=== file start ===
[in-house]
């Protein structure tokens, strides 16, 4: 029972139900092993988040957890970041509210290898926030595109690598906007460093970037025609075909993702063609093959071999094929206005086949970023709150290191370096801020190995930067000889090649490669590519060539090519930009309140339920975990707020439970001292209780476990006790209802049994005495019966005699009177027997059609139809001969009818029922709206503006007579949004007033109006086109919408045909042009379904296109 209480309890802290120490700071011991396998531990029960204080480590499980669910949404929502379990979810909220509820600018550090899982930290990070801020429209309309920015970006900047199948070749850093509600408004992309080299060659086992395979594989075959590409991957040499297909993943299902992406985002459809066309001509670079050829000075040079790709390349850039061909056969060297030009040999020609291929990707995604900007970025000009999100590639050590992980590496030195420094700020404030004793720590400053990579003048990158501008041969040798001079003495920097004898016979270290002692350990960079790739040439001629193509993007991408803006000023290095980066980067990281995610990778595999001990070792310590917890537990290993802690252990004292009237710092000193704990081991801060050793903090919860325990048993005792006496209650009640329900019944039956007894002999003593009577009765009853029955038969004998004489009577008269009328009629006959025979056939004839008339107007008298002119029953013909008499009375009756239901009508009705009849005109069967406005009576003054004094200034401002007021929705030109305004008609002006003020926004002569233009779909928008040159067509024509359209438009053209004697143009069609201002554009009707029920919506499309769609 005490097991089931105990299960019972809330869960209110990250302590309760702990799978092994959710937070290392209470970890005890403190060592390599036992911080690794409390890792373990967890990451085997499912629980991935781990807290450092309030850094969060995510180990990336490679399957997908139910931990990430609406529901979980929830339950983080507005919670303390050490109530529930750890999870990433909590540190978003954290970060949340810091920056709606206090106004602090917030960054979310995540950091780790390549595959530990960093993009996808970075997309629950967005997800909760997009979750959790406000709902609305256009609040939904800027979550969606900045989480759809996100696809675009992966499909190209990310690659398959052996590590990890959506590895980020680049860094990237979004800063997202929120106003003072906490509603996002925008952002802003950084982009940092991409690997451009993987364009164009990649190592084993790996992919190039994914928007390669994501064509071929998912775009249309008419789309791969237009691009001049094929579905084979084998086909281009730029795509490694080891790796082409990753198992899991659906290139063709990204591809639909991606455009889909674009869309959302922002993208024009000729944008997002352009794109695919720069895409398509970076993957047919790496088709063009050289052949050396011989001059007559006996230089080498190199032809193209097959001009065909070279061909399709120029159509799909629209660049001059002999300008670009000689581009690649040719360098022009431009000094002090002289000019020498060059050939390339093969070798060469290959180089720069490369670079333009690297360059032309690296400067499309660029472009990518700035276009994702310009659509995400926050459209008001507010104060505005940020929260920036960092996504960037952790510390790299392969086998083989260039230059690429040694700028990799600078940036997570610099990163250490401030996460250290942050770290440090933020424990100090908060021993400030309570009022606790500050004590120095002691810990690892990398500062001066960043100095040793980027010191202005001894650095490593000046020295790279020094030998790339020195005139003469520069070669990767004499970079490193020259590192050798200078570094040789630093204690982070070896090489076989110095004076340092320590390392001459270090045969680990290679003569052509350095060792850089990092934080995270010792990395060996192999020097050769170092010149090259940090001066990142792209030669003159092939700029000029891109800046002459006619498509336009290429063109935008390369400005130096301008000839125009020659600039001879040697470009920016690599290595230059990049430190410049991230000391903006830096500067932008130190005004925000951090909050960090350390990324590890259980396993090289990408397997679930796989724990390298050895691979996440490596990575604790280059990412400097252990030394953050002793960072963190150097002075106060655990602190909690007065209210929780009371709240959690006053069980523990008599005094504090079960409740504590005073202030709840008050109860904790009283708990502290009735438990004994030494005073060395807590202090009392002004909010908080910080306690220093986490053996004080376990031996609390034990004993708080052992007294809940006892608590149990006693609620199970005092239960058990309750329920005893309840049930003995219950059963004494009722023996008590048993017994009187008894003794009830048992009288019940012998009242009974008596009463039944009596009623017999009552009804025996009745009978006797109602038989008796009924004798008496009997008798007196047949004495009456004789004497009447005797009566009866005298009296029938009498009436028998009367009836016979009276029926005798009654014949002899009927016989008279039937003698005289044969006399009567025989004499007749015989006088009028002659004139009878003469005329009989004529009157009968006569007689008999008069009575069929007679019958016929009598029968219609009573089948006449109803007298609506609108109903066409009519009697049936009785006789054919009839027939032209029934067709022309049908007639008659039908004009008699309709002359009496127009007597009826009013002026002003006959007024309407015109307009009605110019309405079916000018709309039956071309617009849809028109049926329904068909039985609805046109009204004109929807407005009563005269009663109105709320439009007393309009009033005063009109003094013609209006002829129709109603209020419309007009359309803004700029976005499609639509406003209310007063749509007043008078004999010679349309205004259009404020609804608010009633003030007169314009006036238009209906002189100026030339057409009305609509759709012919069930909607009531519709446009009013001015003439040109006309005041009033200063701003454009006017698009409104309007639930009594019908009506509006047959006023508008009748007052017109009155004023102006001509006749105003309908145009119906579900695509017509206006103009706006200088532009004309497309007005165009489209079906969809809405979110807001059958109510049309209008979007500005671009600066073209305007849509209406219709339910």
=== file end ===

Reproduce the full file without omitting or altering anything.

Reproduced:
[in-house]
């Protein structure tokens, strides 16, 4: 029972139900092993988040957890970041509210290898926030595109690598906007460093970037025609075909993702063609093959071999094929206005086949970023709150290191370096801020190995930067000889090649490669590519060539090519930009309140339920975990707020439970001292209780476990006790209802049994005495019966005699009177027997059609139809001969009818029922709206503006007579949004007033109006086109919408045909042009379904296109 209480309890802290120490700071011991396998531990029960204080480590499980669910949404929502379990979810909220509820600018550090899982930290990070801020429209309309920015970006900047199948070749850093509600408004992309080299060659086992395979594989075959590409991957040499297909993943299902992406985002459809066309001509670079050829000075040079790709390349850039061909056969060297030009040999020609291929990707995604900007970025000009999100590639050590992980590496030195420094700020404030004793720590400053990579003048990158501008041969040798001079003495920097004898016979270290002692350990960079790739040439001629193509993007991408803006000023290095980066980067990281995610990778595999001990070792310590917890537990290993802690252990004292009237710092000193704990081991801060050793903090919860325990048993005792006496209650009640329900019944039956007894002999003593009577009765009853029955038969004998004489009577008269009328009629006959025979056939004839008339107007008298002119029953013909008499009375009756239901009508009705009849005109069967406005009576003054004094200034401002007021929705030109305004008609002006003020926004002569233009779909928008040159067509024509359209438009053209004697143009069609201002554009009707029920919506499309769609 005490097991089931105990299960019972809330869960209110990250302590309760702990799978092994959710937070290392209470970890005890403190060592390599036992911080690794409390890792373990967890990451085997499912629980991935781990807290450092309030850094969060995510180990990336490679399957997908139910931990990430609406529901979980929830339950983080507005919670303390050490109530529930750890999870990433909590540190978003954290970060949340810091920056709606206090106004602090917030960054979310995540950091780790390549595959530990960093993009996808970075997309629950967005997800909760997009979750959790406000709902609305256009609040939904800027979550969606900045989480759809996100696809675009992966499909190209990310690659398959052996590590990890959506590895980020680049860094990237979004800063997202929120106003003072906490509603996002925008952002802003950084982009940092991409690997451009993987364009164009990649190592084993790996992919190039994914928007390669994501064509071929998912775009249309008419789309791969237009691009001049094929579905084979084998086909281009730029795509490694080891790796082409990753198992899991659906290139063709990204591809639909991606455009889909674009869309959302922002993208024009000729944008997002352009794109695919720069895409398509970076993957047919790496088709063009050289052949050396011989001059007559006996230089080498190199032809193209097959001009065909070279061909399709120029159509799909629209660049001059002999300008670009000689581009690649040719360098022009431009000094002090002289000019020498060059050939390339093969070798060469290959180089720069490369670079333009690297360059032309690296400067499309660029472009990518700035276009994702310009659509995400926050459209008001507010104060505005940020929260920036960092996504960037952790510390790299392969086998083989260039230059690429040694700028990799600078940036997570610099990163250490401030996460250290942050770290440090933020424990100090908060021993400030309570009022606790500050004590120095002691810990690892990398500062001066960043100095040793980027010191202005001894650095490593000046020295790279020094030998790339020195005139003469520069070669990767004499970079490193020259590192050798200078570094040789630093204690982070070896090489076989110095004076340092320590390392001459270090045969680990290679003569052509350095060792850089990092934080995270010792990395060996192999020097050769170092010149090259940090001066990142792209030669003159092939700029000029891109800046002459006619498509336009290429063109935008390369400005130096301008000839125009020659600039001879040697470009920016690599290595230059990049430190410049991230000391903006830096500067932008130190005004925000951090909050960090350390990324590890259980396993090289990408397997679930796989724990390298050895691979996440490596990575604790280059990412400097252990030394953050002793960072963190150097002075106060655990602190909690007065209210929780009371709240959690006053069980523990008599005094504090079960409740504590005073202030709840008050109860904790009283708990502290009735438990004994030494005073060395807590202090009392002004909010908080910080306690220093986490053996004080376990031996609390034990004993708080052992007294809940006892608590149990006693609620199970005092239960058990309750329920005893309840049930003995219950059963004494009722023996008590048993017994009187008894003794009830048992009288019940012998009242009974008596009463039944009596009623017999009552009804025996009745009978006797109602038989008796009924004798008496009997008798007196047949004495009456004789004497009447005797009566009866005298009296029938009498009436028998009367009836016979009276029926005798009654014949002899009927016989008279039937003698005289044969006399009567025989004499007749015989006088009028002659004139009878003469005329009989004529009157009968006569007689008999008069009575069929007679019958016929009598029968219609009573089948006449109803007298609506609108109903066409009519009697049936009785006789054919009839027939032209029934067709022309049908007639008659039908004009008699309709002359009496127009007597009826009013002026002003006959007024309407015109307009009605110019309405079916000018709309039956071309617009849809028109049926329904068909039985609805046109009204004109929807407005009563005269009663109105709320439009007393309009009033005063009109003094013609209006002829129709109603209020419309007009359309803004700029976005499609639509406003209310007063749509007043008078004999010679349309205004259009404020609804608010009633003030007169314009006036238009209906002189100026030339057409009305609509759709012919069930909607009531519709446009009013001015003439040109006309005041009033200063701003454009006017698009409104309007639930009594019908009506509006047959006023508008009748007052017109009155004023102006001509006749105003309908145009119906579900695509017509206006103009706006200088532009004309497309007005165009489209079906969809809405979110807001059958109510049309209008979007500005671009600066073209305007849509209406219709339910």